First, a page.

Saturday, August 28, 2010

Paper: More ways the Sun influences Climate

        Incredible as it may seem, the IPCC claims the Sun has little to no significant influence upon the climate, preferring to blame 97% of climate change on CO2. This myopic conclusion is based upon consideration of only one solar parameter- the total solar irradiance (TSI) - while ignoring potential secondary amplifying effects from the much more variable solar magnetic field, such as the cosmic ray theory of Svensmark et al, and the much greater variability than previously thought of the UV portion of the solar spectrum (which is capable of heating the ocean unlike the IR from 'greenhouse gases'). A new paper finds yet another means by which variation in solar magnetic activity can have marked influence on weather, climate, and ocean oscillations.
        Professors Jean-Louis Le Mouel, Vincent Courtillot, et al have published several papers of late revealing more evidence and information about how the Sun's variable magnetic activity may impact various terrestrial phenomena, including weather and climate (see for example Kossobokov et al. 2010; Le Mouel et al. 2010b). And their new (13 August 2010) publication adds even more remarkable evidence and insights to the topic.
Figure 1. Correlation between the amplitude of the semiannual oscillation in length-of-day (blue curves with middle panel as detrended data while both top and bottom panels as original data) and various solar activity measures (sunspot numbers and proxy for galactic cosmic rays: red curves) from 1962-2009. A 4-year moving-average filter was used to smooth the data series. Adapted from Le Mouel et al. (2010).

Figure 1 displays some rather unexpected and surprising correlations between the long-term variation in the amplitude (A) of the solid Earth rotation parameter (here they have adopted its well-detected semi-annual variation) called length-of-day and two candidate solar activity measures: sunspot number (SN) and neutron count (NC, a proxy for incoming galactic cosmic rays), which were obtained from a station in Moscow, Russia. They point out that A and NC are inversely correlated with SN, the solar activity index, which leads A by about 1 year. And since galactic cosmic rays are also inversely related to sunspot number with a delay of 1 to 2 years or so, A is directly correlated to NC.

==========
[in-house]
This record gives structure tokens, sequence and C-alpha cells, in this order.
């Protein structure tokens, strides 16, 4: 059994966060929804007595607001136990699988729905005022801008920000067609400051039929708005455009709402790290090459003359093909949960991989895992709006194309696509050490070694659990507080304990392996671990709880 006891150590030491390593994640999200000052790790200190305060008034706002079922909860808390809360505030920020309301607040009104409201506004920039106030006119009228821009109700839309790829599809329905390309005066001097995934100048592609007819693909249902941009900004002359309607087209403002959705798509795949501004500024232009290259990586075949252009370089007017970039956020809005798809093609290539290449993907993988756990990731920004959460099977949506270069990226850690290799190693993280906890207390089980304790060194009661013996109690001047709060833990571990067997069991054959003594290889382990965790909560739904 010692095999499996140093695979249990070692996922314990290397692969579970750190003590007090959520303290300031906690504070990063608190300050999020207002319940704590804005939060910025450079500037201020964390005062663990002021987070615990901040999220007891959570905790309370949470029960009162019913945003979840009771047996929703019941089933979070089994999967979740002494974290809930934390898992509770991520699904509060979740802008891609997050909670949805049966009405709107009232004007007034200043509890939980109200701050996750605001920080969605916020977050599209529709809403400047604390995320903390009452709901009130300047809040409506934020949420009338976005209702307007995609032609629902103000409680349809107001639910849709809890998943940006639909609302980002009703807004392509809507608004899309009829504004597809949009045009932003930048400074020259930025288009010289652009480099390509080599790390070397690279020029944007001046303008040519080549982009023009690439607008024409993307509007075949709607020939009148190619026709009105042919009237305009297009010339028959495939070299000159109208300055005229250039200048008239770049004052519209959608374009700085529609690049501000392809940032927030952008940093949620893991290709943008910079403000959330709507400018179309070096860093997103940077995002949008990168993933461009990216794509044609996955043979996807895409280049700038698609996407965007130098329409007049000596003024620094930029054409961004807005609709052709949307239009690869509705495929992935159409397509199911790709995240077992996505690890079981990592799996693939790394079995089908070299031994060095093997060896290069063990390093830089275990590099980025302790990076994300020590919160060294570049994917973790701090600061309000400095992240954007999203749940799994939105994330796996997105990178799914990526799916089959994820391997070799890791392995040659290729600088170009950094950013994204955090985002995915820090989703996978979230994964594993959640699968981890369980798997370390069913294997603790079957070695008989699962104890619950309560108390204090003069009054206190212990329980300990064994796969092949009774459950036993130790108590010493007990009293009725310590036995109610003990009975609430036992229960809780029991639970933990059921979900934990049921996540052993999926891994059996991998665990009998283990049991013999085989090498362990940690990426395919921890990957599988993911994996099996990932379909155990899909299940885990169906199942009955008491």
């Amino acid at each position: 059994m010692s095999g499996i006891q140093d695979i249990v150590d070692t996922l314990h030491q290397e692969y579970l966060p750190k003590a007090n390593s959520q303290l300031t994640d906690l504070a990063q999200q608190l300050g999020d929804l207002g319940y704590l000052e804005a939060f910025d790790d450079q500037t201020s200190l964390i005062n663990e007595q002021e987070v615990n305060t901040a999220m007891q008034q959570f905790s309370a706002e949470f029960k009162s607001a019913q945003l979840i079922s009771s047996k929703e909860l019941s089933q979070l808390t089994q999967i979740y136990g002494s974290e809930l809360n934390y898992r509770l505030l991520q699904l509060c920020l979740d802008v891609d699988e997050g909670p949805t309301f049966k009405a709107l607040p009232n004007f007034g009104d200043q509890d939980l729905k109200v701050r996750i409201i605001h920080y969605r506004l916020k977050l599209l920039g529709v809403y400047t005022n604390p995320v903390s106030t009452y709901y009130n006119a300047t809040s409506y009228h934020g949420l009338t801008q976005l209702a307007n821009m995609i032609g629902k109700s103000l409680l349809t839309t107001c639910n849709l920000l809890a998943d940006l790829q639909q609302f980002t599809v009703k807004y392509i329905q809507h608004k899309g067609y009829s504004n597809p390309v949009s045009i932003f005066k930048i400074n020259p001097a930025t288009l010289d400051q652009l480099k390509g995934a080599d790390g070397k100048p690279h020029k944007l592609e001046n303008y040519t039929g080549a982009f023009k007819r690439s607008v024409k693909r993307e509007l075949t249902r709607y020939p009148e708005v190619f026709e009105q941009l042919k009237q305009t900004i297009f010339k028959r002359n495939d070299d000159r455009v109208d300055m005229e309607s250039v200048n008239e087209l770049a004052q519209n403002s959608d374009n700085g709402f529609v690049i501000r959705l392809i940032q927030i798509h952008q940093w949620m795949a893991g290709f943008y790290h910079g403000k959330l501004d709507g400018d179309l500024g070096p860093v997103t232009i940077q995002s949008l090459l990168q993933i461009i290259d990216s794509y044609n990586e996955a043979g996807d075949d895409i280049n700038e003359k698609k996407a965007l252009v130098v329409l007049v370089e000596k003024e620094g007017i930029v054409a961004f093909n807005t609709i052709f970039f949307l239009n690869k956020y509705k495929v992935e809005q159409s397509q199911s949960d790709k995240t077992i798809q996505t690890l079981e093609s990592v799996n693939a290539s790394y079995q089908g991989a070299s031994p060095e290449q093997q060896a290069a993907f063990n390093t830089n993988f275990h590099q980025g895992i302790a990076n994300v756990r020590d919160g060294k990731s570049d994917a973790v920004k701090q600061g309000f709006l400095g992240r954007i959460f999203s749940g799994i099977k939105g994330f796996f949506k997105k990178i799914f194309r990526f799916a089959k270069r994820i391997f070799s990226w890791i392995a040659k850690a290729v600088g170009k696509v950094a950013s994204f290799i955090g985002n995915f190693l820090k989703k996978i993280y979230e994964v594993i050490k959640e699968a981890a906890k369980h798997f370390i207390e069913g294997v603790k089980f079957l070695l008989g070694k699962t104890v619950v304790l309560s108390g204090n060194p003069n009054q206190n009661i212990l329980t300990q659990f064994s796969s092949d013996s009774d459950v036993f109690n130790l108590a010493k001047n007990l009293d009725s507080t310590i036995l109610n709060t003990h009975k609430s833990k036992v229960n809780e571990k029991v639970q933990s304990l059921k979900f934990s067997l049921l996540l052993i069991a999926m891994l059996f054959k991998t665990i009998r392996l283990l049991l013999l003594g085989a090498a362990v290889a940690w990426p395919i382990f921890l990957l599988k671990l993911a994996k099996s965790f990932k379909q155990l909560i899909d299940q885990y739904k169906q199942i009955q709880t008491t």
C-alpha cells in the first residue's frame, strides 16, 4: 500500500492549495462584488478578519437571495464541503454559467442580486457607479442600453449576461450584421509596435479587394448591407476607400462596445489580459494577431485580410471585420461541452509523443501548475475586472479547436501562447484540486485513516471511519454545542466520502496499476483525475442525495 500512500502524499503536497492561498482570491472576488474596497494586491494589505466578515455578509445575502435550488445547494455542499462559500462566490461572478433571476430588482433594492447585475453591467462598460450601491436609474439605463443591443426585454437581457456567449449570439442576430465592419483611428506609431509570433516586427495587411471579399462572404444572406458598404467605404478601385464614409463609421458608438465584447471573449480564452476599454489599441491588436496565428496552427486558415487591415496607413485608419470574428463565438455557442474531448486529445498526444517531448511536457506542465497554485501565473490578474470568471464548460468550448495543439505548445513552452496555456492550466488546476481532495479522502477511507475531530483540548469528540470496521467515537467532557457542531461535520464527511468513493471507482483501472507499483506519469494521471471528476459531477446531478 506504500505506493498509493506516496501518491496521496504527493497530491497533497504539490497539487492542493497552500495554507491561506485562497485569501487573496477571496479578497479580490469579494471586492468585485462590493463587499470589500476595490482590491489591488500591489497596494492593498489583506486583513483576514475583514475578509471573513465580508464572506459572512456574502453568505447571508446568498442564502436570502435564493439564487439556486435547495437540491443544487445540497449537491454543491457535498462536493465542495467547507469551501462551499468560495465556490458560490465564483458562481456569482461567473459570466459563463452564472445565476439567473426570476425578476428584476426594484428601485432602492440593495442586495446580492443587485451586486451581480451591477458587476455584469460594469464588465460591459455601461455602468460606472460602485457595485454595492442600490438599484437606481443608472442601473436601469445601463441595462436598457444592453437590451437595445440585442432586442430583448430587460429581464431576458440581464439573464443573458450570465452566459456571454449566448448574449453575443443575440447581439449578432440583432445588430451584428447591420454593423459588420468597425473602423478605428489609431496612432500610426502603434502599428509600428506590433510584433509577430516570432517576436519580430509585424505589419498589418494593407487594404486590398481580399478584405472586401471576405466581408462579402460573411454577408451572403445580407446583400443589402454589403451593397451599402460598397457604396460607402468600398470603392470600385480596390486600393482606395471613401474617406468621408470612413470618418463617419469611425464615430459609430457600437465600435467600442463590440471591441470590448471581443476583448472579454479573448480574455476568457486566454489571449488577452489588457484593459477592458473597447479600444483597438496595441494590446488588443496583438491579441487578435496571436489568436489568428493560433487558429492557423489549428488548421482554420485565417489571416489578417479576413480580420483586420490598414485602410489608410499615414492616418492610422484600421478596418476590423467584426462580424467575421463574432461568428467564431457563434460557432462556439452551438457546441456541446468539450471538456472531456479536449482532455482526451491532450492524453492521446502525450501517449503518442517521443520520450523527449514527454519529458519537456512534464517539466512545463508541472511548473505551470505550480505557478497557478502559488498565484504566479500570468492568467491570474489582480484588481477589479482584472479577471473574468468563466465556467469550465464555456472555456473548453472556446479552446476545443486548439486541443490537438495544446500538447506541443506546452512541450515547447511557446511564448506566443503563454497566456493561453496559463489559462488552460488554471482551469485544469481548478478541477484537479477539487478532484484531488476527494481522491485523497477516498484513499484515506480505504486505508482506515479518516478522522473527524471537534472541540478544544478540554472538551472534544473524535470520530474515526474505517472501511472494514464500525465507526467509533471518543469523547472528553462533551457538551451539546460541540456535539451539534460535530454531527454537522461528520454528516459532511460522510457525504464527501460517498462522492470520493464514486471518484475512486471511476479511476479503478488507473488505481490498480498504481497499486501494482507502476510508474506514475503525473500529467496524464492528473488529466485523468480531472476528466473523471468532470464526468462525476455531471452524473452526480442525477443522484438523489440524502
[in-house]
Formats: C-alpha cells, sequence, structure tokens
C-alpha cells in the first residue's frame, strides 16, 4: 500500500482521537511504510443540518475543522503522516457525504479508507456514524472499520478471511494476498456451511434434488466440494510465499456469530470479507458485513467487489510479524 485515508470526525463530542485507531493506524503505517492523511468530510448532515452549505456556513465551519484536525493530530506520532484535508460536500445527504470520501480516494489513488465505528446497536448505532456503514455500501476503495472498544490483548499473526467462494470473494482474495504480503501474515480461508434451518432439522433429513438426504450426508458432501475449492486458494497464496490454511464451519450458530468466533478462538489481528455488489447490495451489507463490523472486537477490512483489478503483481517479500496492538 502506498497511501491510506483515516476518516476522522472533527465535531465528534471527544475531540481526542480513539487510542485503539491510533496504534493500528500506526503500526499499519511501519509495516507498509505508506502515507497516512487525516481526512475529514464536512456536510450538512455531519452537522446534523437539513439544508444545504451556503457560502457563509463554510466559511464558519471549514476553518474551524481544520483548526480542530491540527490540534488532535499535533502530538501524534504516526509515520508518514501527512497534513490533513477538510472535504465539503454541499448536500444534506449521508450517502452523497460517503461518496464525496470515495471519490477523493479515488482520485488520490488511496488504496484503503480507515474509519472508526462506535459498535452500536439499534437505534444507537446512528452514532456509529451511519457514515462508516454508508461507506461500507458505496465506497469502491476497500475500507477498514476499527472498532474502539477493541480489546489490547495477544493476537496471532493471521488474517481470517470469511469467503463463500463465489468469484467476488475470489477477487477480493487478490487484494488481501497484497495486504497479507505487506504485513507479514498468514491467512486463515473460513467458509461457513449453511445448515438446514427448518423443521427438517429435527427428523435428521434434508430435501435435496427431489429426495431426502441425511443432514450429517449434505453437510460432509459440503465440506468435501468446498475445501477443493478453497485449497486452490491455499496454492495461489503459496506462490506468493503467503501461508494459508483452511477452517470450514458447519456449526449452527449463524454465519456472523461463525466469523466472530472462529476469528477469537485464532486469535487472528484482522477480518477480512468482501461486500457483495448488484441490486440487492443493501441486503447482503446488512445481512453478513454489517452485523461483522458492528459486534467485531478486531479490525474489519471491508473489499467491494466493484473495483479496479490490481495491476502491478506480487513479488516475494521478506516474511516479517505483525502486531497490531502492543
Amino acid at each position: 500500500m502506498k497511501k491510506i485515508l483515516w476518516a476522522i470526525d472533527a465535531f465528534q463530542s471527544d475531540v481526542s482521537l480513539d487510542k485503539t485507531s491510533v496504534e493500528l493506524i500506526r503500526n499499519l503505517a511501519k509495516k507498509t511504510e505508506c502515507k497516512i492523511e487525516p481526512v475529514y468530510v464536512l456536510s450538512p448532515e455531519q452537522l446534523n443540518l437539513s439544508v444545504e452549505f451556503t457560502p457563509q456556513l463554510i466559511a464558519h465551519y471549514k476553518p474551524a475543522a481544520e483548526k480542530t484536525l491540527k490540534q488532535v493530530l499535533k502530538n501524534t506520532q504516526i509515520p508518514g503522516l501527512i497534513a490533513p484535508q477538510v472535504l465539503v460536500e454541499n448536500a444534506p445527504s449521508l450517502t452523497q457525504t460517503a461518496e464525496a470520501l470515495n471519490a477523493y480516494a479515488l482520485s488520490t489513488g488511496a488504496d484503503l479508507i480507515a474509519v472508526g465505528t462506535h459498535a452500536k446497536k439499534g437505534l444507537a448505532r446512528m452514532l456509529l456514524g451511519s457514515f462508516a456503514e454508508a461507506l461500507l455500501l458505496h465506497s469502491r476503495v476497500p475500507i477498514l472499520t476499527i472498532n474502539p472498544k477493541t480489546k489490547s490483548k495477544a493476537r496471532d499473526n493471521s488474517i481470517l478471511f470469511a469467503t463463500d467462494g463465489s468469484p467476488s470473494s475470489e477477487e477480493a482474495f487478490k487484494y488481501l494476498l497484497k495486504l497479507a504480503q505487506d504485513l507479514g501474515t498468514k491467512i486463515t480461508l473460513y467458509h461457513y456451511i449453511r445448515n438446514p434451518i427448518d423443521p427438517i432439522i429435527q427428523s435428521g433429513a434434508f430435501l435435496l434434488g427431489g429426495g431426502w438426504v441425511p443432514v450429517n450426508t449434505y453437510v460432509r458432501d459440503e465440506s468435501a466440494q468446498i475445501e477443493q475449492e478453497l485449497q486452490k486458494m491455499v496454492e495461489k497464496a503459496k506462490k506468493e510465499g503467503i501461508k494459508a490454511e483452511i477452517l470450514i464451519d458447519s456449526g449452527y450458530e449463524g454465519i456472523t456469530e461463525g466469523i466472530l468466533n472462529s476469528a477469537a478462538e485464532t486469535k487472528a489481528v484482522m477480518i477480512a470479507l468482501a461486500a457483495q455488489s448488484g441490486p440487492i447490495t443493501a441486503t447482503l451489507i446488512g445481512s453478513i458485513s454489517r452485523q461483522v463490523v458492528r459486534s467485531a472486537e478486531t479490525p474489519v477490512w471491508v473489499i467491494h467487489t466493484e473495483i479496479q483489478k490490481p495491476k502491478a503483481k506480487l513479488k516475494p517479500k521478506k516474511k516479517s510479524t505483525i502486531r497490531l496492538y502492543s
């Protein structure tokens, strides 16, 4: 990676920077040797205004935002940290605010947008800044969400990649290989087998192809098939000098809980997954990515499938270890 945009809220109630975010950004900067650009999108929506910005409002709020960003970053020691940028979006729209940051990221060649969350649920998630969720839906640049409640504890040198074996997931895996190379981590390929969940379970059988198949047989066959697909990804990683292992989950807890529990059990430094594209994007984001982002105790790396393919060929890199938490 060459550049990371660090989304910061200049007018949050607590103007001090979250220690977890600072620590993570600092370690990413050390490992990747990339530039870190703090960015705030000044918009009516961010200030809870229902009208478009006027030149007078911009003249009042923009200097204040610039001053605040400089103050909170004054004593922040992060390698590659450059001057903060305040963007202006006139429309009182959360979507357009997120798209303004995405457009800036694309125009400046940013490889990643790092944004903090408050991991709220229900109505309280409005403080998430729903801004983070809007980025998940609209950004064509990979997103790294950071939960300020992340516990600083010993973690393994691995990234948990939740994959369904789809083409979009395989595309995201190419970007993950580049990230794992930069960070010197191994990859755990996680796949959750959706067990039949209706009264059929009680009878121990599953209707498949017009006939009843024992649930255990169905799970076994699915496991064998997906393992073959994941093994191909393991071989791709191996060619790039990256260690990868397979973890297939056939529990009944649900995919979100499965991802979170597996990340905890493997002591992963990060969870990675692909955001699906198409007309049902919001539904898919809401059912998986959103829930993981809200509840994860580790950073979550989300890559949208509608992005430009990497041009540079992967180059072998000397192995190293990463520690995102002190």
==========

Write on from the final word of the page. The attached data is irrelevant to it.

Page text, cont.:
Le Mouel et al. (2010) explain the correlations in Figure 1 as being due to a plausible physical link of the 11-year solar activity cycle to a systematic modulation of tropospheric zonal wind (since winds above 30 km contribute less than 20% of Earth's angular momentum, as proxied by A). They also make the important point that although the IPCC and others usually rule out the role of solar irradiance impact on terrestrial climate because of the small interannual changes in the solar irradiance, such an argument does not apply to the plausible link of the large seasonal incoming solar radiation in modulating the semiannual oscillations in the length-of-day amplitude. Consequently, Le Mouel et al. (2010a) say their paper "shows that the Sun can (directly or indirectly) influence tropospheric zonal mean-winds over decadal to multidecadal time scales." And noting that "zonal mean-winds constitute an important element of global atmospheric circulation," they go on to suggest that "if the solar cycle can influence zonal mean-winds, then it may affect other features of global climate as well, including oscillations such as the NAO and MJO, of which zonal winds are an ingredient [Wheeler and Hendon 2004]." Therefore, "the cause of this forcing," as they describe it, "likely involves some combination of solar wind, galactic cosmic rays, ionosphere-Earth currents and cloud microphysics."
        In summation, it is becoming clear there are many ways in which the magnetic activity of the Sun can impact various meteorological phenomena on Earth, including temperature and rainfall. The study of Le Mouel et al. (2010) is another unique contribution in that it shows there are connections of solar activity, through persistent modulation of the zonal wind, to faster or slower rotation rates of the solid Earth. And it must be noted that such contributions are only possible because they are willing to take broad multi-disciplinary approaches to understanding the complex patterns that are contained in different dynamical indices of the Earth. Such objective efforts stand in stark contrast to the near-religious paradigm of atmospheric CO2 as the predominant driver of climate change, as encapsulated in the UN IPCC reports.

Le Mouel, J.-L., Blanter, E., Shnirman, M., and Courtillot, V. 2010a. Solar forcing of the semi-annual variation of length-of-day. Geophysical Research Letters 37: 2010GL043185.

Kossobokov, V., Le Mouel, J.-L., and Courtillot, V. 2010. A statistically significant signature of multi-decadal solar activity changes in atmospheric temperatures at three European stations. Journal of Atmospheric and Solar-Terrestrial Physics 72: 595-606.

Le Mouel, J.-L., Kossobokov, V., and Courtillot, V. 2010b. A solar pattern in the longest temperature series from three stations in Europe. Journal of Atmospheric and Solar-Terrestrial Physics 72: 62-76.

adapted from the NIPPC Report





  4. more on length of day and other geophysical parameters that affect climate